He was a bit arrogant, too. She came to realize all of this as their relationship faded. He’d always questioned her about her finances, and that was just one more thing to add to her ever-growing list of discontents. When seeing him became a chore, she broke it off and felt as though she was free to live life on her own terms again.
It was soon after this that her mother made the fateful telephone call asking her to return to Fallen Springs. Lauren was devastated by her father’s diagnosis and immediately prepared for the changes it would bring.
At first, she didn’t see her father’s illness as debilitating. He was able to continue with his normal routine but tired easily. She had thought her mother might have exaggerated the extent of his disability until she saw firsthand how debilitating his condition was.
When he became unable to walk, her mother had called the ambulance, and he’d been admitted to the hospital for infusions that seemed to help for a few weeks. After several episodes, he became even weaker, and Lauren realized that her mother truly needed her. She was thankful she’d had the freedom and the financial wherewithal to help her parents when they had needed her most.
At 5:00, she finally fell into a fitful sleep, only to be awakened by the business phone.
“Hello,” she said groggily.
“Lauren, why are you still at the store? I’ve been worried to death,” her mother asked.
“Mom, I’m sorry. My car wouldn’t start. I didn’t want to wake you. I’m okay.”
“Well, thank goodness. I was about to send the police to the store.”
Lauren smiled, knowing her mother would have done just that.
“Go back to bed. I’ll have my car towed to Jimmy’s tomorrow, today.” It was already tomorrow, she realized. “I think it’s just a wire or something.” She had no clue, but she knew her mother was a worrier in every sense of the word.
“I can have Maggie bring you a change of clothes and a hot breakfast,” her mother offered. Maggie had been her mother’s best friend since first grade. She was like family.
“No, I’m fine, really. I’ll wash up here and send out for something later.”
“If you’re sure?”
“I am. Everything okay with Dad?” she asked.
“He’s in bed. I didn’t want to wake him, but for the most part, he’s had a decent day. This cold weather isn’t ideal, but we’ll get used to it.”
“Then I’ll catch up with you later. Try to rest, and if I need a ride home this evening, I’ll call Maggie.” She didn’t want her mother anywhere near the store at the moment. All the extra stock she’d ordered in anticipation of Black Friday remained on the shelves throughout the store. Her mother knew the store’s inventory as well as she did and would see that sales hadn’t even been close to what they’d been in previous years.
“All right, Lauren, but you make sure and get a hot breakfast. I can call Ruby’s Diner.”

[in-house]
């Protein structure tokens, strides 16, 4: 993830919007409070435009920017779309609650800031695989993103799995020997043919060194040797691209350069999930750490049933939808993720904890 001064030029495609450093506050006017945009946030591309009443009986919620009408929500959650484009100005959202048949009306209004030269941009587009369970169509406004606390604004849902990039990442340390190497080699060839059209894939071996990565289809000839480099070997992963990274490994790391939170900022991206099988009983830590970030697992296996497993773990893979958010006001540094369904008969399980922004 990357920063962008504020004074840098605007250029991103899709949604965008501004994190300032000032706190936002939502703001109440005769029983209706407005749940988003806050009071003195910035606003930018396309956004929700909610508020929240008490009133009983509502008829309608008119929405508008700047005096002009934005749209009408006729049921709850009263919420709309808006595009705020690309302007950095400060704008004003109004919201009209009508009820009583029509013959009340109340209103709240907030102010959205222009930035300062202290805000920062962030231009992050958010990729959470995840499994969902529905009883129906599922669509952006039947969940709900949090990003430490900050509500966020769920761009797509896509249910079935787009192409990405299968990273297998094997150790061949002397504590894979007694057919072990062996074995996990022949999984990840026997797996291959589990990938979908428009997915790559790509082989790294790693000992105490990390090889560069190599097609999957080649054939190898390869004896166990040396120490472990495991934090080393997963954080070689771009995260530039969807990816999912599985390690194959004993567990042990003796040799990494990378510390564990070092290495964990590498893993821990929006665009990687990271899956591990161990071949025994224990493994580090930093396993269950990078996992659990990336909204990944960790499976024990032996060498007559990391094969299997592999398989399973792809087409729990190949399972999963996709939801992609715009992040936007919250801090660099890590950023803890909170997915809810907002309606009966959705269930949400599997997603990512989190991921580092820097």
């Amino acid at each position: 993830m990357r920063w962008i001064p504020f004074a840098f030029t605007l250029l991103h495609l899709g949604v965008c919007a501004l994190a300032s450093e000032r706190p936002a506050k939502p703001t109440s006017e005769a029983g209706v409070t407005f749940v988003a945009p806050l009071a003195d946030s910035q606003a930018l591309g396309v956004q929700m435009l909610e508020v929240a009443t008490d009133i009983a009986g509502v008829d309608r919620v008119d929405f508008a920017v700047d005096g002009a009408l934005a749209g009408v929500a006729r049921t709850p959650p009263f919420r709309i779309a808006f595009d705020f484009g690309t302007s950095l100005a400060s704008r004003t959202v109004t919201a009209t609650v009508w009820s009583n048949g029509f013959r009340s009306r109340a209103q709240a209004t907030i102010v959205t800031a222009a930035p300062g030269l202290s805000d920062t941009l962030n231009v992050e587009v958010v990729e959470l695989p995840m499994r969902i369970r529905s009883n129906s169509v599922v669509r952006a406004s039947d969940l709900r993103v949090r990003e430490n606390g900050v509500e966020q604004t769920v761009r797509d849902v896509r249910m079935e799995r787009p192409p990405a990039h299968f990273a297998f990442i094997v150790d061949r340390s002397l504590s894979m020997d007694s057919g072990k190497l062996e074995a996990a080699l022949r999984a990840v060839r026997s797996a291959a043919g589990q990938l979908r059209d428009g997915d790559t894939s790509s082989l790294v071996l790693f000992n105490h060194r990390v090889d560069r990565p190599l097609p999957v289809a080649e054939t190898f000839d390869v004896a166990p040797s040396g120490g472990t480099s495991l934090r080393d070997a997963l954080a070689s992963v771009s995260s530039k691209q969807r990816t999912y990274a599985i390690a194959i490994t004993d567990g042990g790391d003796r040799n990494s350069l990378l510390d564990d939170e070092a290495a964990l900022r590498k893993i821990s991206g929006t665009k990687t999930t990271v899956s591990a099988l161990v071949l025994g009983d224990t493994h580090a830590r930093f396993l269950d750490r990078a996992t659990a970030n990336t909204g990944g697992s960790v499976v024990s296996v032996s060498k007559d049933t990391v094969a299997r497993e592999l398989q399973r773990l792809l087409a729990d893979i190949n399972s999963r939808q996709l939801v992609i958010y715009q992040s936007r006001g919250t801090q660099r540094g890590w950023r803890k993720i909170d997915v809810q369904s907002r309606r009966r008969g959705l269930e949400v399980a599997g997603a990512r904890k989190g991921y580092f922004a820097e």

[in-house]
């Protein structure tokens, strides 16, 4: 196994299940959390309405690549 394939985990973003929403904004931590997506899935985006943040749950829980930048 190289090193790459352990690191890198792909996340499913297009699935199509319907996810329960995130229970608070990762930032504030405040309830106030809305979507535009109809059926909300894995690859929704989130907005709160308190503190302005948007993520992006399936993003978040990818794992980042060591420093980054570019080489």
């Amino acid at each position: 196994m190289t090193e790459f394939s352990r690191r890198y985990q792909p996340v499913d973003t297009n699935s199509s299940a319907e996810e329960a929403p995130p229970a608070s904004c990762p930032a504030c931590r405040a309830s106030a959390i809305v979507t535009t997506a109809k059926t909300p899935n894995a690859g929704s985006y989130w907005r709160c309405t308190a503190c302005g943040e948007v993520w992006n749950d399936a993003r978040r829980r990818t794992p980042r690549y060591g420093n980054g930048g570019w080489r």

Knowing her mother meant well, she patiently said, “I’m really not hungry. I’ve munched on cookies all night, but thanks. I’ll get something later, I promise.” She would, too. It might only be a cup of coffee, but she was always true to her word.
“Then I’ll talk to you later, dear. Don’t be afraid to call me. I’m awake most nights anyway,” her mother added.
Lauren’s heart broke for her. She and her father were both young and vibrant, at least he had been. Her mother had retired from teaching elementary school when she’d turned fifty and spent her time at the store and involved herself in so many activities that Lauren would get exhausted just hearing all that she had on her calendar. Crafts, her passion; the church choir; tutoring the occasional student. And now, her days were spent caring for Lauren’s dad. Her father would have done the same for her mother had the situation been reversed. They loved one another, and the more time she spent with them as an adult, the more Lauren realized that their relationship was truly quite rare. The total devotion, understanding, and commitment they shared was an example of true love. She thought of her relationship with Eric, which, in her own words, had turned out to be a real dud. Grateful she’d had the sense to get out of that relationship, she had long ago decided that she would not settle for just any guy. At thirty-five, she’d started to think about her biological clock. She had always wanted a family, maybe two or three children, and still did. Time moved quickly the older she got, and she knew she had a limited amount of it in which to fulfill her goal. But if she didn’t, that would be okay. She wasn’t going to settle just because she had a vision of what she’d planned. Maybe she’d stay single, footloose, and fancy-free. She’d had several casual dates with Brent Ludmore, the local sheriff, but she’d known him since she was four and couldn’t imagine him as a life partner. Nope, she would wait until the right man came along, and if not, then so be it. It wasn’t as though Fallen Springs had an endless supply of eligible bachelors. She’d thought about checking out the online dating sites but had never had the time to devote to searching for a date as she only had access to the Internet at the local coffee shop, the Daily Grind, or at the pharmacy next door.